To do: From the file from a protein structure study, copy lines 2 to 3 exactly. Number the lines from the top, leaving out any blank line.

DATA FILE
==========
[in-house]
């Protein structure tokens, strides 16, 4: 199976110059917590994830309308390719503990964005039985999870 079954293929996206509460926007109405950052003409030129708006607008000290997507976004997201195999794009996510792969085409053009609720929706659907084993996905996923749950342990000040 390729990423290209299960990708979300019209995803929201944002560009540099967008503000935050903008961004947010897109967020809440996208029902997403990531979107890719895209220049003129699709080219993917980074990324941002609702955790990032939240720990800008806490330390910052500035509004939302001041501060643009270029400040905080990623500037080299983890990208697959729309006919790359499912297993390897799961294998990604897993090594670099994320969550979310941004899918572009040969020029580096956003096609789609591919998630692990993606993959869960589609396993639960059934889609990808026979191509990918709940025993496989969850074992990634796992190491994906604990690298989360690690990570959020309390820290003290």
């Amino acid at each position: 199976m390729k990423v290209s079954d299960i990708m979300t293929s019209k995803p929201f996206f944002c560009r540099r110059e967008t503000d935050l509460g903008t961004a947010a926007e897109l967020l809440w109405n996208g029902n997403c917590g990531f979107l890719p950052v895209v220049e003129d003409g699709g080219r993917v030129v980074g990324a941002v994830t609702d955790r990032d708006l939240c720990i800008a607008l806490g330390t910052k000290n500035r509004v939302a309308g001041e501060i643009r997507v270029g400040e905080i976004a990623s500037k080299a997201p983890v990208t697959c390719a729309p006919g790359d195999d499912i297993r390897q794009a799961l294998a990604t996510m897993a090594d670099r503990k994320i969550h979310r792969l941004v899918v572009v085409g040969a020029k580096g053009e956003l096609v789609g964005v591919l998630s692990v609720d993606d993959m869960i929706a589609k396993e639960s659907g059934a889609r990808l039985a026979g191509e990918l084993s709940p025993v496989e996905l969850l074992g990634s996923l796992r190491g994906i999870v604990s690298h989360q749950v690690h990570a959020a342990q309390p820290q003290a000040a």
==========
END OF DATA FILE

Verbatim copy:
């Protein structure tokens, strides 16, 4: 199976110059917590994830309308390719503990964005039985999870 079954293929996206509460926007109405950052003409030129708006607008000290997507976004997201195999794009996510792969085409053009609720929706659907084993996905996923749950342990000040 390729990423290209299960990708979300019209995803929201944002560009540099967008503000935050903008961004947010897109967020809440996208029902997403990531979107890719895209220049003129699709080219993917980074990324941002609702955790990032939240720990800008806490330390910052500035509004939302001041501060643009270029400040905080990623500037080299983890990208697959729309006919790359499912297993390897799961294998990604897993090594670099994320969550979310941004899918572009040969020029580096956003096609789609591919998630692990993606993959869960589609396993639960059934889609990808026979191509990918709940025993496989969850074992990634796992190491994906604990690298989360690690990570959020309390820290003290």
């Amino acid at each position: 199976m390729k990423v290209s079954d299960i990708m979300t293929s019209k995803p929201f996206f944002c560009r540099r110059e967008t503000d935050l509460g903008t961004a947010a926007e897109l967020l809440w109405n996208g029902n997403c917590g990531f979107l890719p950052v895209v220049e003129d003409g699709g080219r993917v030129v980074g990324a941002v994830t609702d955790r990032d708006l939240c720990i800008a607008l806490g330390t910052k000290n500035r509004v939302a309308g001041e501060i643009r997507v270029g400040e905080i976004a990623s500037k080299a997201p983890v990208t697959c390719a729309p006919g790359d195999d499912i297993r390897q794009a799961l294998a990604t996510m897993a090594d670099r503990k994320i969550h979310r792969l941004v899918v572009v085409g040969a020029k580096g053009e956003l096609v789609g964005v591919l998630s692990v609720d993606d993959m869960i929706a589609k396993e639960s659907g059934a889609r990808l039985a026979g191509e990918l084993s709940p025993v496989e996905l969850l074992g990634s996923l796992r190491g994906i999870v604990s690298h989360q749950v690690h990570a959020a342990q309390p820290q003290a000040a």